"This is the day of reckoning. Out of the ashes of our world will rise a new generation of Terminators designed to annihilate the human race, and our last hope in the war against machines will be one of them."
Ohmigod. Who would have known a few months ago that this would turn out to be anything more than a purely money-driven lackluster sequel? Maybe I'm a hopeless Schwarzenegger fanboy, maybe I'm too paranoid about the repercussions W. Bush' warmongering will have and this end-of-the-world stuff hits too close to my mindset... I don't know, but coming out of "Rise of the Machines" I must say that it blew my mind!
"Judgment day, the end of the world, it's today, three hours from now. It's the machines, THEY'RE TAKING OVER."
There's this retro B-movie feel, fatalist science-fiction undertones right out of Cold War era anticipation flicks and I looove it. I'm not quite ready to proclaim this to be the best TERMINATOR flick but I do reckon it to be a more than worthy third chapter in the series. Is it perfect? Nah, but I could also bitch about the dated FX of the first film or the preachiness of T2
. One thing's for sure, this is much more exciting and thought-provoking than the overblown pretentious messes that were The Matrix Reloaded
I'm a lifelong Schwarzenegger fan, and there's no denying that the Terminator is his defining character. To see him appear in a ball of lightning, naked, once again looking to get himself some leather clothes and sunglasses... I was grinning like an idiot, and this kept happening all through the film. That's another thing, even though the stakes are impossibly high, there's still place for humor here. No one takes himself too seriously, certainly not Arnold, who's more than willing to poke fun at himself and at his character.
Edward Furlong isn't back to reprise his role as John Connor, GOOD! Whiney little bitch nearly ruined T2
, and he's not half the actor that Nick Stahl is. Connor is now older, somewhat wiser, certainly more solemn and driven. He's accepted his destiny, even though the planned time for Judgment Day came and passed already. Connor is still on the run, living "off the grid", waiting for the nightmarish future where he's supposed to rise as a great leader, even though he's not sure whether it will come to be. He's a tragic figure, and Stahl embodies this more effectively than Furlong could ever have.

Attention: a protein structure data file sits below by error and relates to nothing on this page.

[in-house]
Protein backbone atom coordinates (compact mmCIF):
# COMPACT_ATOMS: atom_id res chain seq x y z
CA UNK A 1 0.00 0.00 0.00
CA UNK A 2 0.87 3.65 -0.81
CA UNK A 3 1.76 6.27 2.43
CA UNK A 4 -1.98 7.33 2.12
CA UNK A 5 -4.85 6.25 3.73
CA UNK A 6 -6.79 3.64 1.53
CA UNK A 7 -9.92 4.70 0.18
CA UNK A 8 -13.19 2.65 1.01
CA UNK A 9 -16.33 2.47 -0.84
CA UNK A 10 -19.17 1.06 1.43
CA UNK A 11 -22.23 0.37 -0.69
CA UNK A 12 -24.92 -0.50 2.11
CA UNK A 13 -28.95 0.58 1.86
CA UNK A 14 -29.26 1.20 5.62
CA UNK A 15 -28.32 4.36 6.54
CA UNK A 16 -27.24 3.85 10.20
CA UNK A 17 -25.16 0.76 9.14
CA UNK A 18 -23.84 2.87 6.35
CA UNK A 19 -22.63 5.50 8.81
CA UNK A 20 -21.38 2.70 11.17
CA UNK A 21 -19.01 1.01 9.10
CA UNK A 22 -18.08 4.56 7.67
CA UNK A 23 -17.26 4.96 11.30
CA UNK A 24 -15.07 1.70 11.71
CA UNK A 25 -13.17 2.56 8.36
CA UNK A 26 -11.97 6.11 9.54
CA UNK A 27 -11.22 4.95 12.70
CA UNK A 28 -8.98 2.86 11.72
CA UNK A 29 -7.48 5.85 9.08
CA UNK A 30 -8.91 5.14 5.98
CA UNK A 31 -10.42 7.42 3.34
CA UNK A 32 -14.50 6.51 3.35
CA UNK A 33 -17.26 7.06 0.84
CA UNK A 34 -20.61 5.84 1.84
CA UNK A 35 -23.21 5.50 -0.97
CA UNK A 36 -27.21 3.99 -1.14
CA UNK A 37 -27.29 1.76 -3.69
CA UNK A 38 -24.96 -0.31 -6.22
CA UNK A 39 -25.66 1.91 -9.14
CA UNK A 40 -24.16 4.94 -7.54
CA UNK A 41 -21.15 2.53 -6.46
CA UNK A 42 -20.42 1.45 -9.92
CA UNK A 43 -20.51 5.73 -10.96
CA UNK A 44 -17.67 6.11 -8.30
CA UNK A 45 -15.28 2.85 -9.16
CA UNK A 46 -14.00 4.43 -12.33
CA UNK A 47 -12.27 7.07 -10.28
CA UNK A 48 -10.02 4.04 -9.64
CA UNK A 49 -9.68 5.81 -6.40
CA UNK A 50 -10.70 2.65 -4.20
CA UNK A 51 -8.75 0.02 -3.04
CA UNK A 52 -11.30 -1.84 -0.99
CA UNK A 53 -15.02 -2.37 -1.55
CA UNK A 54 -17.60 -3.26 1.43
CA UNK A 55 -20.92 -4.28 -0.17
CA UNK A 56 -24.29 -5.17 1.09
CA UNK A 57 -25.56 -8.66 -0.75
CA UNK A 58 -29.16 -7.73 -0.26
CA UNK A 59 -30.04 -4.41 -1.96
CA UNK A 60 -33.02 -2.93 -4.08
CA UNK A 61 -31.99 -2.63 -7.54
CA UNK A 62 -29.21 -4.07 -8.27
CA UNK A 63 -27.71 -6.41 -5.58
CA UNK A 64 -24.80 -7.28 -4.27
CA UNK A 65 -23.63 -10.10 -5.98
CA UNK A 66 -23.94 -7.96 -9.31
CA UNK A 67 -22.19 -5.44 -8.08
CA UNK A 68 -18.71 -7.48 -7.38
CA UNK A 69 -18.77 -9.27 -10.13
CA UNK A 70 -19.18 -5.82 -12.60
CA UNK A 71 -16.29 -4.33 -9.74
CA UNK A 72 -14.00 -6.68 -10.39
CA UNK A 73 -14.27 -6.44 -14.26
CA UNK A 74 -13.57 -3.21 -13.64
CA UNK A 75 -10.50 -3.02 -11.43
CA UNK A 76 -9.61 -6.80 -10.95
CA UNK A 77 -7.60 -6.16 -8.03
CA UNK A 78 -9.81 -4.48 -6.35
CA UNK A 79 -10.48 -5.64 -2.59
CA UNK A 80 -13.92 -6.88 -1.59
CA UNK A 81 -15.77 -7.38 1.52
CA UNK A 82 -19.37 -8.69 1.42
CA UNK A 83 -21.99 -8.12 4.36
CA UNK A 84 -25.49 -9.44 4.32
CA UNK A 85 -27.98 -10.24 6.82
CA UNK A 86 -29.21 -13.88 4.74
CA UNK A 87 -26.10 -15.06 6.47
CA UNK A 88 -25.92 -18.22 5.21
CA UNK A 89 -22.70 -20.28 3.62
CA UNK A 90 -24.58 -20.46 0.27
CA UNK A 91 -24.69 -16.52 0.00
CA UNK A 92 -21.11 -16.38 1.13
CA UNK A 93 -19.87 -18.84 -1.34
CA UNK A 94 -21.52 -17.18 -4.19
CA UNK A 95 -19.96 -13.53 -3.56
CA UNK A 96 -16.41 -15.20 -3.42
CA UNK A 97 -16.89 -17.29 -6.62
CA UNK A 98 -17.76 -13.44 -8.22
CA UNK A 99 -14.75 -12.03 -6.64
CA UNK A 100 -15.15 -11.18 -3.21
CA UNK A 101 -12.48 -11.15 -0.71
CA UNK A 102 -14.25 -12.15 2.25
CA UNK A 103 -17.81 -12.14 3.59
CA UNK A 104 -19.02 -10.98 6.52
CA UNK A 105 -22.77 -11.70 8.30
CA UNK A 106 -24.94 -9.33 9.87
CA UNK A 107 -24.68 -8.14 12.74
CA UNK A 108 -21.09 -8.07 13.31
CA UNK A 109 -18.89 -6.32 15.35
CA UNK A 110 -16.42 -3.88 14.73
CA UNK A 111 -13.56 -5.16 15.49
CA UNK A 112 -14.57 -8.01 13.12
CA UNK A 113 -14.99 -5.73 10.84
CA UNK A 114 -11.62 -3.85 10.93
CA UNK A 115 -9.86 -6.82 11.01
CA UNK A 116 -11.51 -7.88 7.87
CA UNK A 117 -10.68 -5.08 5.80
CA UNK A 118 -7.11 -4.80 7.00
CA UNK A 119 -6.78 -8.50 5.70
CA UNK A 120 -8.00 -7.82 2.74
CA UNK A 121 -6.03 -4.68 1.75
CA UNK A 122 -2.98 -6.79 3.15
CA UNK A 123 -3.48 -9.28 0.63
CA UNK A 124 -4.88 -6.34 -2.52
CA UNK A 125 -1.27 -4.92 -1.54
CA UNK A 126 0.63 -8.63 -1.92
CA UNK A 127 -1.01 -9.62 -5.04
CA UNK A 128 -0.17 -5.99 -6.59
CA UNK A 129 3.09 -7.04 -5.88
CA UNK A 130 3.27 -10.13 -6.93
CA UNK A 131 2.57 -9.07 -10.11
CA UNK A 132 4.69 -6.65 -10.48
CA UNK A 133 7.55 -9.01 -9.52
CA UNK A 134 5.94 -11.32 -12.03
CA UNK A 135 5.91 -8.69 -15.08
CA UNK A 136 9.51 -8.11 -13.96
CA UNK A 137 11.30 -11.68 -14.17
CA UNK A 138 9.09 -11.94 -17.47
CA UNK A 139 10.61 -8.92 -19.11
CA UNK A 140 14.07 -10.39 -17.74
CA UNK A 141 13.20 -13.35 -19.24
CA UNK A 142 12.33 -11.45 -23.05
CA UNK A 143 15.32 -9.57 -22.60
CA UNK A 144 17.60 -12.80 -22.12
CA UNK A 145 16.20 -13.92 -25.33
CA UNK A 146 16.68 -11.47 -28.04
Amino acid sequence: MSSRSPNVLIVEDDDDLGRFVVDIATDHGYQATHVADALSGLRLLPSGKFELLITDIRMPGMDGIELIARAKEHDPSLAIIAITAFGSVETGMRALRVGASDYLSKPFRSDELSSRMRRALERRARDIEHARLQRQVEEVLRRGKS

It's a bit odd that Linda Hamilton is missing, as Sarah Connor was the protagonist of the first two pictures, but we can still feel her through this film. After all, she's the one who trained John and tried to make him ready for what he must now face. Furthermore, the addition of the always wonderful Claire Danes to the cast kinda makes up for Hamilton's absence. She plays Kate Brewster, an ordinary veterinarian who knew John as a kid and now finds herself in this apocalyptic mess with him. It's a strong character that's key to the events to come, and the interaction between her and Connor makes the movie all the more involving.
Another missing player is Terminator creator James Cameron, who wrote and directed the previous episodes, but I feel Jonathan Mostow is every bit as brilliant an action filmmaker as Cameron ever was. "T3" is a riveting ride always rushing forward, like Mostow's greatish "Breakdown" but with ten times the budget. Instead of rednecks, the antagonists here are high-tech robots such as the one played by Kristanna Loken, one gorgeously badass villain! The T-X is one deadly piece of work, who can not only morph into anything and repair herself at will but also control other machines. This leads to breathtakingly large-scaled scenes of mass destruction, like the epic early chase that levels whole city blocks, and to ruthless metal-to-metal fights with Schwarzenegger's "obsolete design".
"Terminator 3" is not all that "deep" or "artistic", but it doesn't really try to be. All that Mostow is out to make is the coolest damn summer blockbuster you could wish for, and damn it if he didn't deliver! "Rise of the Machines" is non-stop action with amazing special effects but, most importantly, a real sense of urgency and non-stop thrills. It feels old school, all violent and badass and uncompromising, like movies used to be before studios started second-guessing every move ("Mkay, let's tone this down to PG-13 so we can make more money"). That Danes and Stahl manage to infuse heart and soul into their characters, that there is interesting talk about fate and destiny and that the ending unexpectedly brings a huge emotional payoff that ties the whole trilogy together, that's just icing on the cake.
And they even borrow a one-liner from Commando
"You said you'd let me go!"